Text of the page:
When she arrived at the shop a wave of nerves hit her. She almost turned back. However, she took a deep breath and entered. There were a few customers sorting through the hand rails and an elderly man standing behind the till, endeavouring with obvious difficulty to keep his eyes open. He was dressed smartly in a suit and tie, his grey hair was tidy and he was well shaven. She assumed he was the morning shift. She also spotted a lady with her back to her sorting out the DVDs. She thought it would be wisest to approach the morning shift so donning a smile she approached the till.
“Hello, I am Brenda Watts, I’m here for my Induction Day. The manager, George Forbes said he would be going through everything with me. Do you know where I could find him?”
The man at the till was now wide- awake eyeing her suspiciously. After a moment he seemed to get a grip of the situation. “Wait here….” He was about to leave his sentry post by the till when something made him stop. “Can’t leave the shop floor. Things get nicked, you’d be surprised how much stuff gets nicked. You wouldn’t think people would be so callous as to steal from a charity shop.”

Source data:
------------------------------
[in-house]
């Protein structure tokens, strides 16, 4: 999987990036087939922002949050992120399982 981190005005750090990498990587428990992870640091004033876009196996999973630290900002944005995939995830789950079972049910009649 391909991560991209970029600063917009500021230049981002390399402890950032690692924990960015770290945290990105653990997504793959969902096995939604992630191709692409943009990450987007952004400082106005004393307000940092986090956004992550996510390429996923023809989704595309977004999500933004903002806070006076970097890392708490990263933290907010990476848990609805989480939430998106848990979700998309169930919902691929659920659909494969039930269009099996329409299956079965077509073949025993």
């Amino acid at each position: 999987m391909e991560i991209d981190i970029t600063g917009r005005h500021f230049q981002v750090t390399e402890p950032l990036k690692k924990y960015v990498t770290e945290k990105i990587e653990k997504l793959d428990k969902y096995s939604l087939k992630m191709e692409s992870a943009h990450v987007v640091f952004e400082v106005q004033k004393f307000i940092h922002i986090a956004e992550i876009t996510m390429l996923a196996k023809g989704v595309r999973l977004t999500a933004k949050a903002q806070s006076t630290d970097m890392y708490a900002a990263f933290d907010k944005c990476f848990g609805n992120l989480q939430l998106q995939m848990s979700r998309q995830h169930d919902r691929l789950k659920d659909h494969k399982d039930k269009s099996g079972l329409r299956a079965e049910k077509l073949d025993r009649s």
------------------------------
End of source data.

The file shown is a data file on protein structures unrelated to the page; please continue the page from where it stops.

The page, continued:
He pulled out a rather grimy handkerchief and blew his nose loudly. “Once they have exhausted our shop they are on to the next. Nothing better to do. I once suggested to one lady who had been in the shop over an hour that she become a volunteer. I might as well have suggested she abseiled down the side of the Shard!” He chuckled at his own joke.
She wondered how long he would carry on with his rather off-putting tales when George Forbes appeared from the back of the shop. He was wearing jeans that were too big for him and a sweat shirt that had seen better days. He looked in a rush and rather anxious. On seeing her he weaved his way to the till through the customers. She put on her smile that she thought looked confident. There was an awkward moment when she thought he was going to shake her hand and brought hers up to meet his. However, he was merely scratching his head, a habit she would witness repeating itself during the afternoon. Embarrassed, she put her arm down by her side.